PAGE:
Biodiversity is extremely important to the balance of an ecosystem, as seen with the reintroduction of wolves to Yellowstone National Park in 1995. The presence of the wolves has helped reinvigorate the lives of the species living in that area, particularly the elk population. It’s not a far stretch to conclude that without tigers and other species forced into extinction by deforestation for palm oil, ecosystems around the world will suffer and be thrown into an imbalance that can’t be easily fixed, if at all.
Though habitat loss is probably the threat of deforestation that most people think of initially, global warming is yet another. Deforestation accounts for 10% of the world’s global warming emissions through the mass release of carbon dioxide, the leading cause of global warming. Palm oil deforestation in Indonesia alone “accounted for an estimated 2 to 9 percent of all tropical land use emissions from 2000 to 2010,” according to the Union of Concerned Scientists.
So what can we do about the palm oil predicament? Like most issues, there isn’t an easy answer. We can’t outlaw the use of palm oil; it’s a vital part of the diets of people living in Asia and Africa, with it being the most dominant oil used in their foods. The palm oil industry also helps provide jobs to Indonesians and Malaysians (though they are often exploited), as well as influences the creation and maintenance of infrastructure like hospitals, schools and roads.
The most realistic option at the moment is to create a more sustainable way to harvest palm oil. Palm trees become viable sources of oil four to six years after they have been planted. Their life expectancy is about 30 years and they grow to about 40 feet, at which point they become “too hard to harvest.” The trees are then killed and removed to make room for new palm trees, which then won’t produce any oil for another four to six years.
The Roundtable on Sustainable Palm Oil (RSPO), a not-for-profit group comprising “stakeholders from the 7 sectors of the palm oil industry,” was founded in 2004 to push for more sustainable palm oil production, though a study determined that the group hasn’t very successfully accomplished its conservation goals.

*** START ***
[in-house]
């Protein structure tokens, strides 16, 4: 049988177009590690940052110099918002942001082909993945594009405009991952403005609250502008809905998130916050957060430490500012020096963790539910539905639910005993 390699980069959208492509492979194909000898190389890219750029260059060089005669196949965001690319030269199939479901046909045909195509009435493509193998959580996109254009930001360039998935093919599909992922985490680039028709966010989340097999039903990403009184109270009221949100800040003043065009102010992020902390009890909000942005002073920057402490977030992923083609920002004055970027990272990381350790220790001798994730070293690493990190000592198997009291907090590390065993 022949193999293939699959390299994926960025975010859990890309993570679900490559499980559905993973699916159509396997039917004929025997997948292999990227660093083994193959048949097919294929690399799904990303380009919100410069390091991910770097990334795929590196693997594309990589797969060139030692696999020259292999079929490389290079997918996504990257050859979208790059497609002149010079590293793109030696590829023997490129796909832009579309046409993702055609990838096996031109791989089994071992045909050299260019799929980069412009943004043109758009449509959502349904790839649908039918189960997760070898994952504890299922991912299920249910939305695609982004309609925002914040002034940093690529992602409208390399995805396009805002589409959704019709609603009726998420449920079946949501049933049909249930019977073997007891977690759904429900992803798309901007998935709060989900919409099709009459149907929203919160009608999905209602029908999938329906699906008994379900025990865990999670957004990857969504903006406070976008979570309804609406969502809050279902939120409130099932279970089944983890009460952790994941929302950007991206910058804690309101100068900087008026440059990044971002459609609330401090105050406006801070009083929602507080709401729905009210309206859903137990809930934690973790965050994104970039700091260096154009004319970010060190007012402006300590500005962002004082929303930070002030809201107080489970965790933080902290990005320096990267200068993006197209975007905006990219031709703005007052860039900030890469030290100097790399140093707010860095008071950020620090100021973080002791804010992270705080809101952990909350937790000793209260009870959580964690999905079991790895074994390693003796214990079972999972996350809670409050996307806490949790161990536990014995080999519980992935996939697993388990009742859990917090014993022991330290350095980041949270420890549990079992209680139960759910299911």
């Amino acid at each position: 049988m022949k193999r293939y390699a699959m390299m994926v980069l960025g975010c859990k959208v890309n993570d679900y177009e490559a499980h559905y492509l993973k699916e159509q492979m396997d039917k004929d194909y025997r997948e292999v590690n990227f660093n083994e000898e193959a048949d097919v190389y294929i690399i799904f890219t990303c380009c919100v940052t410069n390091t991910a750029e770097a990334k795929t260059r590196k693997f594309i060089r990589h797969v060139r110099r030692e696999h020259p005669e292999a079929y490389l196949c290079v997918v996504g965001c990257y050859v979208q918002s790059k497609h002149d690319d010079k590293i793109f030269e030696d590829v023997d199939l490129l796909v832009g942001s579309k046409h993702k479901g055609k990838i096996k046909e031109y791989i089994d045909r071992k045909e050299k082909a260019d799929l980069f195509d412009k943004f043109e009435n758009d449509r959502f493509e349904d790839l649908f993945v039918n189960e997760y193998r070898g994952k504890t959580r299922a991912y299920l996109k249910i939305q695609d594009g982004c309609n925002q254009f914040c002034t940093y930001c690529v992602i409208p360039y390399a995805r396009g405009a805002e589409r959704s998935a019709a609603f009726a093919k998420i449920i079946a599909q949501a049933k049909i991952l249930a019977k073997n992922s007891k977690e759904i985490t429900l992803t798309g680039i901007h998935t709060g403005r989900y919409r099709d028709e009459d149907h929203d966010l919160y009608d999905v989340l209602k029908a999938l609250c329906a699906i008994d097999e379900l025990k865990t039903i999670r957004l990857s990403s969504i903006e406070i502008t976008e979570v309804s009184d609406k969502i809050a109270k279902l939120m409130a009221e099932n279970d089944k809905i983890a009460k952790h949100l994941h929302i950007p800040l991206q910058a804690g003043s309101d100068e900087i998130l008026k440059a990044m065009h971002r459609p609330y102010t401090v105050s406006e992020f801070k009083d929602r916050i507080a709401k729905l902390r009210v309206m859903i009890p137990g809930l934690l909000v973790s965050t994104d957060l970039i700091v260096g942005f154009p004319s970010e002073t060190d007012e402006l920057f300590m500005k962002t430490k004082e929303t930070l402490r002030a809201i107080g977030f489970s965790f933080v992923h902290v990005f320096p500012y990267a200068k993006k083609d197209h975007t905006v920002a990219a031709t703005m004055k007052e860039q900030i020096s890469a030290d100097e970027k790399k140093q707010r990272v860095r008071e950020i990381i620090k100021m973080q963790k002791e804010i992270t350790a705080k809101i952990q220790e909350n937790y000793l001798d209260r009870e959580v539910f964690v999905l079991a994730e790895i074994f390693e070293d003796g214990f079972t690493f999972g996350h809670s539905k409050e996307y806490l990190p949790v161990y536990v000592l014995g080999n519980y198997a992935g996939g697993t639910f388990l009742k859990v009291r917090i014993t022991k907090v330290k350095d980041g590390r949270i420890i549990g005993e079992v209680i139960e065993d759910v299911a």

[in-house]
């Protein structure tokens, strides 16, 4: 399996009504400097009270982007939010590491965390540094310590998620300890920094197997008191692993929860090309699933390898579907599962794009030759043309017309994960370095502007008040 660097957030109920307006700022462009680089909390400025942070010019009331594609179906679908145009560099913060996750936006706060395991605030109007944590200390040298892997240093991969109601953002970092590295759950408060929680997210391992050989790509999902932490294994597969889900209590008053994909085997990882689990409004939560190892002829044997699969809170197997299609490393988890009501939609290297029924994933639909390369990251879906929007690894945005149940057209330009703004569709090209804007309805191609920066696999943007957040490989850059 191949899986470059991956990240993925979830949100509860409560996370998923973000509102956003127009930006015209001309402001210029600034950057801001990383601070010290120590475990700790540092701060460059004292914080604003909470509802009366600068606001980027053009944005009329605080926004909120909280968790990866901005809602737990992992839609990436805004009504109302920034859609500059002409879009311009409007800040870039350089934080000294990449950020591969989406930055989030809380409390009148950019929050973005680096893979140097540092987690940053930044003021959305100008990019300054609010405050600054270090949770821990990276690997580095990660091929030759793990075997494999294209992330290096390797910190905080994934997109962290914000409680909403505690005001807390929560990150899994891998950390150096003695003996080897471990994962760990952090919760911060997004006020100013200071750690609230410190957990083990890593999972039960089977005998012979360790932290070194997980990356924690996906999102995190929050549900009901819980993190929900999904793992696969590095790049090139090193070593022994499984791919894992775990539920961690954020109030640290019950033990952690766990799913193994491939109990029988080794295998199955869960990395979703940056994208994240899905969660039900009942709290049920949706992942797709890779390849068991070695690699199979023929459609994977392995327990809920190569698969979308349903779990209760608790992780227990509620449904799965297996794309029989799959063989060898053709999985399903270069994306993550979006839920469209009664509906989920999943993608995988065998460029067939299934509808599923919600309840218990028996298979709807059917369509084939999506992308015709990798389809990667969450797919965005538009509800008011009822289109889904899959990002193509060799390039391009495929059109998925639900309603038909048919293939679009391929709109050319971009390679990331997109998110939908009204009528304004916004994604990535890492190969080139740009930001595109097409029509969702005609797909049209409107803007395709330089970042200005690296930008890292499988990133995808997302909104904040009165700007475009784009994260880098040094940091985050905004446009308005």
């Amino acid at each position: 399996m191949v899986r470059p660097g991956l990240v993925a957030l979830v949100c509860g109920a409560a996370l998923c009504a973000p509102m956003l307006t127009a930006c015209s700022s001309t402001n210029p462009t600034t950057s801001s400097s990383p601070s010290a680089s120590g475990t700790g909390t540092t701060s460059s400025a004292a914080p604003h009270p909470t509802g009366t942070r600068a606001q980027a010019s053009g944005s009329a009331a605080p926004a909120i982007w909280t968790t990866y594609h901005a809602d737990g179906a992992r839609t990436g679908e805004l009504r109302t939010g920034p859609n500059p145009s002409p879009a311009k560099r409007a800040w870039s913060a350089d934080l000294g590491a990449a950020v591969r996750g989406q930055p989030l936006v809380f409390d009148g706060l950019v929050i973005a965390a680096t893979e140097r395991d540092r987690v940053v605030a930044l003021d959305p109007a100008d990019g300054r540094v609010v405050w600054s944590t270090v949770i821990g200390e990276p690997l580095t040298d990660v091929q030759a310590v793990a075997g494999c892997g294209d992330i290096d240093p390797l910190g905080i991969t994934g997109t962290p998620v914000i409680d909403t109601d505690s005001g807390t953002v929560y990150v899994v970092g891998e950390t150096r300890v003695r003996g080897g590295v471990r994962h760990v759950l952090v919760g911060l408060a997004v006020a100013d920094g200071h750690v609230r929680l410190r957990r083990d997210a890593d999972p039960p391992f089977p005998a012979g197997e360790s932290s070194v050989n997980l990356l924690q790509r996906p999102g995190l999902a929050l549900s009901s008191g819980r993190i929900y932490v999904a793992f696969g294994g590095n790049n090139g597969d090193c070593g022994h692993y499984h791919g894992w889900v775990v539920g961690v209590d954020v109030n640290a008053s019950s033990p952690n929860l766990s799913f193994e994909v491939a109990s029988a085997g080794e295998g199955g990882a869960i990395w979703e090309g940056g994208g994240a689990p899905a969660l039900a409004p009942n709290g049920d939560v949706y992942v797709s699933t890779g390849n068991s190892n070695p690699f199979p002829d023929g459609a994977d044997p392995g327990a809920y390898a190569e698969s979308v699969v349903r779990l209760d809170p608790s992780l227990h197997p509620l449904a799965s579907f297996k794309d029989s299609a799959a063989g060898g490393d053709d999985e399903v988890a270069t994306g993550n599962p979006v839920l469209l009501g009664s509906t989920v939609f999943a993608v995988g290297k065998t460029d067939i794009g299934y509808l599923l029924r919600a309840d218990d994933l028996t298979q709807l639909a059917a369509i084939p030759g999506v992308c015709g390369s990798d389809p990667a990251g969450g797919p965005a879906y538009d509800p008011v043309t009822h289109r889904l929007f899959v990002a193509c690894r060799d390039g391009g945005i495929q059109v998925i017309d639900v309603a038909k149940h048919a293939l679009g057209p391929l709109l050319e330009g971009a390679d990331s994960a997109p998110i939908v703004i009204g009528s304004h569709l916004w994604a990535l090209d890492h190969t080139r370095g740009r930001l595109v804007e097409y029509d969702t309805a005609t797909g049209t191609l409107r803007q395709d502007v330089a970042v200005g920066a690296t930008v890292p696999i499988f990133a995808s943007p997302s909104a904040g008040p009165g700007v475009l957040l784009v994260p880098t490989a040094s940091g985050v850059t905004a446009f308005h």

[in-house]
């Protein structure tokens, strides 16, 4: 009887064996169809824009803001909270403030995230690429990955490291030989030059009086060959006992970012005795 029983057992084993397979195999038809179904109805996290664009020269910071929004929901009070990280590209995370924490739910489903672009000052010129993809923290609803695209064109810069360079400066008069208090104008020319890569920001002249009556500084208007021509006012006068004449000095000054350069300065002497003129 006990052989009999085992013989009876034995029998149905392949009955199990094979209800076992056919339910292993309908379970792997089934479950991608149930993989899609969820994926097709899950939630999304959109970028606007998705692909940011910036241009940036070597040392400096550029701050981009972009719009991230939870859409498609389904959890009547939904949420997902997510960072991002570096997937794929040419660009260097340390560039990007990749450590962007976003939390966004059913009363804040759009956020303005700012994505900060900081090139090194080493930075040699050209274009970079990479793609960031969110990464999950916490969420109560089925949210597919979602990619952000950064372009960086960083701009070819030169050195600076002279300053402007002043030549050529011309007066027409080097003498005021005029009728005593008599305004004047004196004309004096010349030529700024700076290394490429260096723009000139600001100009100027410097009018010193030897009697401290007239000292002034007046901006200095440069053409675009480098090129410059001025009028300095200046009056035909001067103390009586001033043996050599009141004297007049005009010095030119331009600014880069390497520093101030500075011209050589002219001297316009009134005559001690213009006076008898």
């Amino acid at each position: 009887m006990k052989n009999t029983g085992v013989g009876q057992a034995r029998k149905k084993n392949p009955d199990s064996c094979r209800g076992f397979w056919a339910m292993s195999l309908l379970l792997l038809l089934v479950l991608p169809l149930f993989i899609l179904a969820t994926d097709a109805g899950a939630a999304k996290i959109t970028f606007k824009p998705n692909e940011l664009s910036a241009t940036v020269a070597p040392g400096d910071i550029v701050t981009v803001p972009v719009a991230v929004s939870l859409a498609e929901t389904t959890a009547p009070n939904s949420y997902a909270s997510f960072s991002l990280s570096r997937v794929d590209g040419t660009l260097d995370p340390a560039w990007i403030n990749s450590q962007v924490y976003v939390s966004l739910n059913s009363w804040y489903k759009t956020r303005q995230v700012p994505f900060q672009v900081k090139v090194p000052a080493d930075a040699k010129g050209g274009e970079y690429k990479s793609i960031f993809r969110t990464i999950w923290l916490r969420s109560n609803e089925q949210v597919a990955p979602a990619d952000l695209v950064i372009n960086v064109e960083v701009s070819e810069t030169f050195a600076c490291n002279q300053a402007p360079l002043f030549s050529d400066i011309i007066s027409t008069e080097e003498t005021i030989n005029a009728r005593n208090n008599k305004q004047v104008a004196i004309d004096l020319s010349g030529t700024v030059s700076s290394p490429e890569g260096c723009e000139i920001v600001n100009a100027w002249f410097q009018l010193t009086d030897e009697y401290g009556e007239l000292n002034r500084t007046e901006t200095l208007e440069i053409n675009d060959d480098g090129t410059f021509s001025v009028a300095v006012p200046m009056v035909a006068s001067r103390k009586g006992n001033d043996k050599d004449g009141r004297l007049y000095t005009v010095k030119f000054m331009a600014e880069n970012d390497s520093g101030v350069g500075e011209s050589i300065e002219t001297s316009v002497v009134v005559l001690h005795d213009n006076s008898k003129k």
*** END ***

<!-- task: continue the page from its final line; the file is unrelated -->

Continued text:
So if this has been ineffective, what else can we do? I suggest that we continue to push for sustainable production of palm oil. As consumers, we have the power to hold the companies using palm oil accountable and petition them, as many have done.
We can also be aware of what products have palm oil in them. There are several apps that you can use to easily determine if the product in question contains palm oil, one such app being PalmSmart. You can also look for certification of sustainable palm oil on an item’s packaging. Some certifications include the RSPO and the International Palm Oil Free Certification Trademark.
Not least of all, it’s important to educate ourselves on the issues at hand. Learning about the impacts of the palm oil industry and sharing that knowledge with people helps create a better informed public that can help attain a fully sustainable palm oil industry in the future.
As I said at the beginning of this article, I didn’t know about palm oil at all three years ago. The only way I’m able to participate in the movement toward more sustainable palm oil production is because someone told me about it. Now that you know about it too, it’s your turn share this knowledge.